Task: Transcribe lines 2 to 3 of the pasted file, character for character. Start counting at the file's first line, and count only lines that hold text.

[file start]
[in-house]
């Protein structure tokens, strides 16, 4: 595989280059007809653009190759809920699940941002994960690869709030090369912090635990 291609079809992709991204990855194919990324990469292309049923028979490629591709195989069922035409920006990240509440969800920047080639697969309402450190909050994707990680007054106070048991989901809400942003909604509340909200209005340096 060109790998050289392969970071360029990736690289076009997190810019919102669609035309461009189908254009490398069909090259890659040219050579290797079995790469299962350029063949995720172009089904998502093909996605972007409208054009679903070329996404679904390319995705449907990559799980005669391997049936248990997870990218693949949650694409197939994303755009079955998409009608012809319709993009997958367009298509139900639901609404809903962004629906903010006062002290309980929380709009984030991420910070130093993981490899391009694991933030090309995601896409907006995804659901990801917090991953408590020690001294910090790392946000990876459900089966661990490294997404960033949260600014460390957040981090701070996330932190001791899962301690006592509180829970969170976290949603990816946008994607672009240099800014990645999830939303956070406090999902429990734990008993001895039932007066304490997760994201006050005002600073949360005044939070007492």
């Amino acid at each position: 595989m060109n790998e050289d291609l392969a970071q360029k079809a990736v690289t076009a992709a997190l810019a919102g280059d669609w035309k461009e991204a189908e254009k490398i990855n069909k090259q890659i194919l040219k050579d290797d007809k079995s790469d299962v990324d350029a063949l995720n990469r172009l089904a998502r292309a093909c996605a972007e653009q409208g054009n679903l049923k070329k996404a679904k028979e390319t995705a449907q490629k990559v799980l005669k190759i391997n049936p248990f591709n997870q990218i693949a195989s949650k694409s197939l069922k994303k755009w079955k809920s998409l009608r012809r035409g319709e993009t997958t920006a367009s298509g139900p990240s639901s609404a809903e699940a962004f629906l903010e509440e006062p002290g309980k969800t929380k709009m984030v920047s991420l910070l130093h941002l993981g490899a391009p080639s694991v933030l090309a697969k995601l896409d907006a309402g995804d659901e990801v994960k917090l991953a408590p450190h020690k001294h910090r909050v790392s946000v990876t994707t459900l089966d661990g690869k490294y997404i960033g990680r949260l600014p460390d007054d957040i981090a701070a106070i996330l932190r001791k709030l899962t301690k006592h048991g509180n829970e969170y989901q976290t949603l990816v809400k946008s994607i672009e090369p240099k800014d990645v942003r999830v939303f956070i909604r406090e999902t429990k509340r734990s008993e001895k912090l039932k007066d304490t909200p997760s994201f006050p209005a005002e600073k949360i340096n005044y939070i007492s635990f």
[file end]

């Protein structure tokens, strides 16, 4: 595989280059007809653009190759809920699940941002994960690869709030090369912090635990 291609079809992709991204990855194919990324990469292309049923028979490629591709195989069922035409920006990240509440969800920047080639697969309402450190909050994707990680007054106070048991989901809400942003909604509340909200209005340096 060109790998050289392969970071360029990736690289076009997190810019919102669609035309461009189908254009490398069909090259890659040219050579290797079995790469299962350029063949995720172009089904998502093909996605972007409208054009679903070329996404679904390319995705449907990559799980005669391997049936248990997870990218693949949650694409197939994303755009079955998409009608012809319709993009997958367009298509139900639901609404809903962004629906903010006062002290309980929380709009984030991420910070130093993981490899391009694991933030090309995601896409907006995804659901990801917090991953408590020690001294910090790392946000990876459900089966661990490294997404960033949260600014460390957040981090701070996330932190001791899962301690006592509180829970969170976290949603990816946008994607672009240099800014990645999830939303956070406090999902429990734990008993001895039932007066304490997760994201006050005002600073949360005044939070007492």
């Amino acid at each position: 595989m060109n790998e050289d291609l392969a970071q360029k079809a990736v690289t076009a992709a997190l810019a919102g280059d669609w035309k461009e991204a189908e254009k490398i990855n069909k090259q890659i194919l040219k050579d290797d007809k079995s790469d299962v990324d350029a063949l995720n990469r172009l089904a998502r292309a093909c996605a972007e653009q409208g054009n679903l049923k070329k996404a679904k028979e390319t995705a449907q490629k990559v799980l005669k190759i391997n049936p248990f591709n997870q990218i693949a195989s949650k694409s197939l069922k994303k755009w079955k809920s998409l009608r012809r035409g319709e993009t997958t920006a367009s298509g139900p990240s639901s609404a809903e699940a962004f629906l903010e509440e006062p002290g309980k969800t929380k709009m984030v920047s991420l910070l130093h941002l993981g490899a391009p080639s694991v933030l090309a697969k995601l896409d907006a309402g995804d659901e990801v994960k917090l991953a408590p450190h020690k001294h910090r909050v790392s946000v990876t994707t459900l089966d661990g690869k490294y997404i960033g990680r949260l600014p460390d007054d957040i981090a701070a106070i996330l932190r001791k709030l899962t301690k006592h048991g509180n829970e969170y989901q976290t949603l990816v809400k946008s994607i672009e090369p240099k800014d990645v942003r999830v939303f956070i909604r406090e999902t429990k509340r734990s008993e001895k912090l039932k007066d304490t909200p997760s994201f006050p209005a005002e600073k949360i340096n005044y939070i007492s635990f």